Screw it.  Atlantic City is built on gambling.  I’ll gamble with my life.  Not like I haven’t done that before.

I reach the sandy shore.  There’s a spot on the jetty wall – if I could climb up two different rock faces, I should be able to reach the top of the jetty.  There’s sand on the soles of my shoes, so I grip the rocks carefully and slowly pull my way up, taking care to anchor my feet in cracks and crevasses and not on the slippery, wet black rockface.

Why am I doing this?  Why am I risking everything for this?  What is wrong with me?

And somewhere back in upstate New York, at least three blog commenters are quickly crafting a list of answers to “What is wrong with Chuck” to post on this blog.  Hey guys, I was being rhetorical, I didn’t write that as a personal challenge to you…

Somehow … despite all logic and common sense that screams at me not to do this …

I reach the top of the stone seawall jetty.

Damn.  I did it.  6:00 a.m.

A few shots with the camera.  This is good.  I can get a nice perspective shot from here … the jetty extends to the horizon, I’ve got calm shores to my left, churning waves to my right, and angry foggy skies in the distance.

Snap.  Snap.  Snap.

Oh, here comes a seagull.  Okay, so as long as this guy doesn’t drop some seagull poop on me, I’m okay.  No, he’s just flying into the middle of my shot.  Dang it.  Just what I don’t need.  A freakin’ seagull in the middle of my photo, and now he’s gliding right into my camera frame …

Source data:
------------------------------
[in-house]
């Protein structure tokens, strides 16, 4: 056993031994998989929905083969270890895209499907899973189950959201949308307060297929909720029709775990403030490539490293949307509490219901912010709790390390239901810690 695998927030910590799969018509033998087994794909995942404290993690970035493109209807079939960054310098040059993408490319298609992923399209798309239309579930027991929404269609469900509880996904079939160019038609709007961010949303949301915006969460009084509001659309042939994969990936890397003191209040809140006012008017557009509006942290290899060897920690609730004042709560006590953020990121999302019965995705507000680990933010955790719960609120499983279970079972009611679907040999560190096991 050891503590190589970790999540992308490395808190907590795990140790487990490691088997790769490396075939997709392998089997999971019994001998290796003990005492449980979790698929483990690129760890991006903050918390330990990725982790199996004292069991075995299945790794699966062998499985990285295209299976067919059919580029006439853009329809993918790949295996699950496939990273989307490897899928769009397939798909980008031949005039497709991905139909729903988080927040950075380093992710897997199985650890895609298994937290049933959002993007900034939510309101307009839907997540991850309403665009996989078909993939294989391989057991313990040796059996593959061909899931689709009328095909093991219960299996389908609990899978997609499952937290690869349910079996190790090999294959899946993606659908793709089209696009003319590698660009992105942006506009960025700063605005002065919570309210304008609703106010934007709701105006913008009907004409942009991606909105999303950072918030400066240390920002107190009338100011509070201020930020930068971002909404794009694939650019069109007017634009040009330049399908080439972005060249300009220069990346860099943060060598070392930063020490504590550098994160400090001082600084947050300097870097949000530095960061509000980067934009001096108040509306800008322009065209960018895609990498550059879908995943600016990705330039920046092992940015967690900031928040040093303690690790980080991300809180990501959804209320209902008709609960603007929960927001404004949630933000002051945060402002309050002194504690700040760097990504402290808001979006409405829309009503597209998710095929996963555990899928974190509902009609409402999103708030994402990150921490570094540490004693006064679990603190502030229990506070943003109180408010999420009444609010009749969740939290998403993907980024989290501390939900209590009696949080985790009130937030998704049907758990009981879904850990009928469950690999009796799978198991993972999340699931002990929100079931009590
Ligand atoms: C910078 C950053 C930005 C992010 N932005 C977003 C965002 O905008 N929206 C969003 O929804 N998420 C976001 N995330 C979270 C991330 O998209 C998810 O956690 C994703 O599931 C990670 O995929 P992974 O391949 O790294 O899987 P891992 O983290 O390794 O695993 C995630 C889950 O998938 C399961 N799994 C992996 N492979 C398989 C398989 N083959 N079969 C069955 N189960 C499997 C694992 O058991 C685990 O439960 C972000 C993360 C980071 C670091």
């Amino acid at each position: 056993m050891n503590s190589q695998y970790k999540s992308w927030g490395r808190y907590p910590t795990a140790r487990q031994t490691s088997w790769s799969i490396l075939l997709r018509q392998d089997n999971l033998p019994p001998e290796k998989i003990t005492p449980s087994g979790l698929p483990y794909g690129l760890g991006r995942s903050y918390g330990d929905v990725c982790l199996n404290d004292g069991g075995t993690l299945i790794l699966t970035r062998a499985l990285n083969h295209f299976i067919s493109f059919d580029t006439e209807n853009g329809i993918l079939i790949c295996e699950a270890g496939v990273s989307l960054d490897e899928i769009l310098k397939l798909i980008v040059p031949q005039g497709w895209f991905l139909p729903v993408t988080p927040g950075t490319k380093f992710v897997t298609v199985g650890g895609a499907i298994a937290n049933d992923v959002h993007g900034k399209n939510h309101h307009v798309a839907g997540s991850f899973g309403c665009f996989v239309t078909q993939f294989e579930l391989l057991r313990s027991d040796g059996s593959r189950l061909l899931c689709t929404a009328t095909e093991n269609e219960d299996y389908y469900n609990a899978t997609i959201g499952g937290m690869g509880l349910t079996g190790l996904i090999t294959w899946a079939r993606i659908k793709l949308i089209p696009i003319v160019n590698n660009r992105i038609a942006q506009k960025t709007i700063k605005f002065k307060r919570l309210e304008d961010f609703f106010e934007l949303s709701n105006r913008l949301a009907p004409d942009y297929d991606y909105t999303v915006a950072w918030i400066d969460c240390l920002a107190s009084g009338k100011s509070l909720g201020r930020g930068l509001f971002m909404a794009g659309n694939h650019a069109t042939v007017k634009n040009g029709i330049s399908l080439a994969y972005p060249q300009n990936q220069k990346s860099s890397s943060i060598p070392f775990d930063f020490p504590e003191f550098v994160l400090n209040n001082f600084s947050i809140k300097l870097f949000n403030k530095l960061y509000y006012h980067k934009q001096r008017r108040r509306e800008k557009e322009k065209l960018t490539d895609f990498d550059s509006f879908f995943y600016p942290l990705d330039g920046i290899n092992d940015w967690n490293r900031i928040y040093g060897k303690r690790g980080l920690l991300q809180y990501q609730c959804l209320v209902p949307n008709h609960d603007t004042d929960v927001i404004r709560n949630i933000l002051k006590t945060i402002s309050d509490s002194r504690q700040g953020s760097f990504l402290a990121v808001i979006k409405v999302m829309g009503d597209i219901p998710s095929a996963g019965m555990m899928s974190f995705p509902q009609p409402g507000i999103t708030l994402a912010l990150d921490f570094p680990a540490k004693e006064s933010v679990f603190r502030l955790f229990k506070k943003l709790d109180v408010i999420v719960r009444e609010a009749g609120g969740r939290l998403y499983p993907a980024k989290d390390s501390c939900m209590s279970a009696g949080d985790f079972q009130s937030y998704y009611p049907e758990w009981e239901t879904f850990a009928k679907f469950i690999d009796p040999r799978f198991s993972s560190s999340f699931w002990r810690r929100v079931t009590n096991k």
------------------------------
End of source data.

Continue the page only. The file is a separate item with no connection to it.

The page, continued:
In the middle of my camera frame –

“Begin by knowing that you have already arrived.”

Words so wise, Richard Bach put them in a book about a seagull…

And in that instant, I pressed my shutter button.

Stone, Saltwater, Surf and Seagulls. Nikon Df camera, Irix 15mm f/2.4 lens. Photo (c) Chuck Miller, all rights reserved.

Yow.  That seagull is lined up perfectly with the jetty seawall – with the breaking sunlight through the fog in the distance.

This is awesome.  I may not have snagged the shot that I wanted …

But I sure as hell got the shot that mattered.

And now I need to get off this jetty before the tide rolls in or the Atlantic City Police roll in.  Move it, Miller.  Anybody who’s nearing the age of 54 and still hasn’t learned how to swim shouldn’t be standing on seawalls – and last time I looked, my ancestral lineage does not include Prince Namor.  Capiche?

Back to the beach.

Back to the Boardwalk.

Back to the touristy part of Atlantic City.

And back to my hotel room for another hour or two of slumber.

For a moment – for one sweet, splendid moment – I thought my morning was still part of my late slumber.

It wasn’t until I returned home and checked the memory card in my camera … that not only was this NOT a dream …

It was a dream fulfilled.

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2 thoughts on “Stone, Saltwater, Surf and Seagulls”

  1. Breath taking shot! This HAS to be my all time favorite Chuck Miller photograph, EVER! I’m naming the seagull Alan, for those shots don’t happen by accident.

    Like